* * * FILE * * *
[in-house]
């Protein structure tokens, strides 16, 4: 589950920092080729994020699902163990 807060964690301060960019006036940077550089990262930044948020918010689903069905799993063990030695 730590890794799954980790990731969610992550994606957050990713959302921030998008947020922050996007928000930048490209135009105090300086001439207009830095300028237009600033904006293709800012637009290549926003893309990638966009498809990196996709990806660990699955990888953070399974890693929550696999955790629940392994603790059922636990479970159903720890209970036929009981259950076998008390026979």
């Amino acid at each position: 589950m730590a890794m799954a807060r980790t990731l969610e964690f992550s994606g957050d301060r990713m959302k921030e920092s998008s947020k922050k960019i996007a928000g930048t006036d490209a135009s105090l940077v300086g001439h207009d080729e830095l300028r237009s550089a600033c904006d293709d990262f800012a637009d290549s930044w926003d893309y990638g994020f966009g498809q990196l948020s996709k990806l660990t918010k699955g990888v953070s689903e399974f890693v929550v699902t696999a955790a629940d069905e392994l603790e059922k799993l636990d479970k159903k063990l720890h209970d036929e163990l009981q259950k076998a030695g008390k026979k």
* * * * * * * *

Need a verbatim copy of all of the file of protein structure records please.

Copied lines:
[in-house]
């Protein structure tokens, strides 16, 4: 589950920092080729994020699902163990 807060964690301060960019006036940077550089990262930044948020918010689903069905799993063990030695 730590890794799954980790990731969610992550994606957050990713959302921030998008947020922050996007928000930048490209135009105090300086001439207009830095300028237009600033904006293709800012637009290549926003893309990638966009498809990196996709990806660990699955990888953070399974890693929550696999955790629940392994603790059922636990479970159903720890209970036929009981259950076998008390026979």
């Amino acid at each position: 589950m730590a890794m799954a807060r980790t990731l969610e964690f992550s994606g957050d301060r990713m959302k921030e920092s998008s947020k922050k960019i996007a928000g930048t006036d490209a135009s105090l940077v300086g001439h207009d080729e830095l300028r237009s550089a600033c904006d293709d990262f800012a637009d290549s930044w926003d893309y990638g994020f966009g498809q990196l948020s996709k990806l660990t918010k699955g990888v953070s689903e399974f890693v929550v699902t696999a955790a629940d069905e392994l603790e059922k799993l636990d479970k159903k063990l720890h209970d036929e163990l009981q259950k076998a030695g008390k026979k």